Patients under regular medication face shortage of medicines due to prolonged lockdownA heart patient died on Monday because she ran out of her supply of medicines, according to District Hospital in Chainpur.
Shortage of regular medicines for chronic patients triggered by the protracted lockdown is taking its toll in Bajhang, a hill district of Sudurpaschim Province.
Kanka Devi Bohara, a permanent resident of Dhalaun in Saipal Rural Municipality, died on Monday as she could not get her regular medicine. The 47-year-old heart patient had been on medication for her ailment for the past six years but had run out of her supply of medicines two weeks ago, according to her neighbours.
“She [Bohara] was deeply worried since she was running out of medicines. Her relatives and neighbours would bring her medicine from Kathmandu but not since the lockdown,” said Karishma BK, the victim’s neighbour.
Bohara, a mother of four living in Chainpur, the district headquarters of Bajhang, was a daily wage worker. Her health had been deteriorating for the past two weeks, and her neighbours had taken her to the district hospital on Monday evening where she died in course of treatment.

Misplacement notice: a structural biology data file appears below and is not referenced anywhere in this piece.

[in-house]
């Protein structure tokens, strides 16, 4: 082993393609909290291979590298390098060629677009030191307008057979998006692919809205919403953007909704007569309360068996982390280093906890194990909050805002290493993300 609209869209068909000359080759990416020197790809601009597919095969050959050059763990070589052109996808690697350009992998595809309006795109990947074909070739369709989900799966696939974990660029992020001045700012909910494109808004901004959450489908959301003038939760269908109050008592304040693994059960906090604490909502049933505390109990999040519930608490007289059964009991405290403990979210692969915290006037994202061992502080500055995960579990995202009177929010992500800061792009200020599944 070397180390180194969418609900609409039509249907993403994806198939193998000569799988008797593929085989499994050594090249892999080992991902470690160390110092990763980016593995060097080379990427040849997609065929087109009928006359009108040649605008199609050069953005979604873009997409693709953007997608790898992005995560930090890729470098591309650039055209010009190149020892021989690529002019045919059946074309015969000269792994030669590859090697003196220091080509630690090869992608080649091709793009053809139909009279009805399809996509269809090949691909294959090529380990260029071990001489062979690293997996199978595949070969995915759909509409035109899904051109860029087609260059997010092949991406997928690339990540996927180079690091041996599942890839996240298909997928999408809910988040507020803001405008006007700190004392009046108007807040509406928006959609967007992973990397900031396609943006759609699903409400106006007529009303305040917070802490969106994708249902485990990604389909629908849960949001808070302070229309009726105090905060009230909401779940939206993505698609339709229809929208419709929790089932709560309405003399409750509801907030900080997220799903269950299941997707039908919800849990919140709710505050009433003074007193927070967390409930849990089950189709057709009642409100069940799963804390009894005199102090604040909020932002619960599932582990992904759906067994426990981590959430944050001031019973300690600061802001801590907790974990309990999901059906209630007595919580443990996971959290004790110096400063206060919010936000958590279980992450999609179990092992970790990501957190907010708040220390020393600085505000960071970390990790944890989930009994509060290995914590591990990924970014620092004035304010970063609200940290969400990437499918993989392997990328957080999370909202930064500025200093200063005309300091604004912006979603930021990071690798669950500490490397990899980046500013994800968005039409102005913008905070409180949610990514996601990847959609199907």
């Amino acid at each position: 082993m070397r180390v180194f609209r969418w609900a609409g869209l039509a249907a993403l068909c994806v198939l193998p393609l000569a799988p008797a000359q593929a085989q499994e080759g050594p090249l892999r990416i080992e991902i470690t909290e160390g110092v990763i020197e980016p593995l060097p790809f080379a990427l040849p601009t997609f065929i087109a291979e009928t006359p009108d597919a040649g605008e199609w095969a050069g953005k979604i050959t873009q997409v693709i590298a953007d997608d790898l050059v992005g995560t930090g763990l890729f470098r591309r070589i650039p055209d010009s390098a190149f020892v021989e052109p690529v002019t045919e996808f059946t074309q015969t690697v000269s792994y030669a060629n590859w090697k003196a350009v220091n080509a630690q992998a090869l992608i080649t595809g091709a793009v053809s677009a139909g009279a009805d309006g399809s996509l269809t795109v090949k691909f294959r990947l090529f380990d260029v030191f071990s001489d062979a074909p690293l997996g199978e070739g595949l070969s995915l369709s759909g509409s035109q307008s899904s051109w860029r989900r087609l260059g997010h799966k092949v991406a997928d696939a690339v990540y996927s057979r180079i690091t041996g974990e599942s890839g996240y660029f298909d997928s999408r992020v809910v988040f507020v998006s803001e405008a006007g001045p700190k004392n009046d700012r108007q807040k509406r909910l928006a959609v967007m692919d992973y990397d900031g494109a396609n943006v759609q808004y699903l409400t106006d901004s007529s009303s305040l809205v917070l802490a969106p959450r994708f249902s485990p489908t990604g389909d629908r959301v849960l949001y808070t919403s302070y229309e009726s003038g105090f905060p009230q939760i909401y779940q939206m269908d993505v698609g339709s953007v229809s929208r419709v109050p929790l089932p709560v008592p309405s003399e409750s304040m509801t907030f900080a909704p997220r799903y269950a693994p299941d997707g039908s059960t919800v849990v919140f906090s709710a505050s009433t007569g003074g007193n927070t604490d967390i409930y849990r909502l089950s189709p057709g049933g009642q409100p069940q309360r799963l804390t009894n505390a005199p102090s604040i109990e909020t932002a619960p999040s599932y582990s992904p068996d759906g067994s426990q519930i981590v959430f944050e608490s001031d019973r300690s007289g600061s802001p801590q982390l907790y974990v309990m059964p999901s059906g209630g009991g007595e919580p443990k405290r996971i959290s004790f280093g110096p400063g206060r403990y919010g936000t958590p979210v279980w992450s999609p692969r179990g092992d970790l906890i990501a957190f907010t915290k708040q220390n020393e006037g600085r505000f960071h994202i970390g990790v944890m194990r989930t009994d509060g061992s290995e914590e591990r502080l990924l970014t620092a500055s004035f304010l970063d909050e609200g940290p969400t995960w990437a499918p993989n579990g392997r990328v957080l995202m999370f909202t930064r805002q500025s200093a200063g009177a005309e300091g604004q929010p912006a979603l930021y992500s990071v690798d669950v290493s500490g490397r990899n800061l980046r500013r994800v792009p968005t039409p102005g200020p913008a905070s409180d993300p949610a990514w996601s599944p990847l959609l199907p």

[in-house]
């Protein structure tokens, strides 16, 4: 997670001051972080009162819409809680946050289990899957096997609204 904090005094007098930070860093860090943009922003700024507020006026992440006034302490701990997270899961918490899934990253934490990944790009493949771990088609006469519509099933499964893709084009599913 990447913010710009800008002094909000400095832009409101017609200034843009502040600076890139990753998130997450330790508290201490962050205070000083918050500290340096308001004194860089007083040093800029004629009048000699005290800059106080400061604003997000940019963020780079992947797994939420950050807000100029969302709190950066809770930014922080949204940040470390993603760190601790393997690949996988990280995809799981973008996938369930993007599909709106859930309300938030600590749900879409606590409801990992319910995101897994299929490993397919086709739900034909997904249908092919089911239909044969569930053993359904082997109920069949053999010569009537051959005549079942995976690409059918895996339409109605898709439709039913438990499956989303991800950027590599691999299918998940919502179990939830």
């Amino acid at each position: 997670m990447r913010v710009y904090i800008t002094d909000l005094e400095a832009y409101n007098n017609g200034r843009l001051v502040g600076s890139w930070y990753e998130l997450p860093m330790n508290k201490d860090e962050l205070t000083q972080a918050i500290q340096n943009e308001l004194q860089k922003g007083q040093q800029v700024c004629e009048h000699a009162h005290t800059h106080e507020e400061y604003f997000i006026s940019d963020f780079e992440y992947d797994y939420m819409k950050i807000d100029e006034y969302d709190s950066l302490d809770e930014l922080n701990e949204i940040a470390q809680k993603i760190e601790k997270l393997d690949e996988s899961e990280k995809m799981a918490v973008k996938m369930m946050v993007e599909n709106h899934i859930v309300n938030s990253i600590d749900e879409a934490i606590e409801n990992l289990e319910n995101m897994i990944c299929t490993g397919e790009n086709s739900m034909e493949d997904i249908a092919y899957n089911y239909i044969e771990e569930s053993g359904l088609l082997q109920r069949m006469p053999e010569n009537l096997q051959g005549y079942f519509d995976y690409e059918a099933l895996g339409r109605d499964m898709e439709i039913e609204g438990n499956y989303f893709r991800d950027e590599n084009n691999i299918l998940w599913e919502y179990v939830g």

Dr Sandip Okheda at the hospital said Bohara died because she did not take her prescribed medicines regularly. “She hadn’t been taking her medicines for two weeks. She was brought to the hospital in a critical condition and we could not save her,” he said.
According to Okheda, the medicine that the victim had been using is not available in the district. “But had we been informed earlier, we would have made arrangements for the medicines to be supplied from outside the district,” he said.
Bohara is just a case in point. Hundreds of patients of noncommunicable diseases such as heart ailment, diabetes and high blood pressure are at risk due to possible shortages of medicines during the lockdown enforced nationwide since March 24 to slow down the spread of coronavirus. According to Okheda, there are around 800 chronic patients of various diseases taking regular medicines in the district.
“If the patients run out of their supply of medicines and they don’t make it to the hospital on time, their lives could be at risk,” said Okheda, urging people to contact the district hospital if they face shortages of any medicines so that the hospital can make arrangements for them.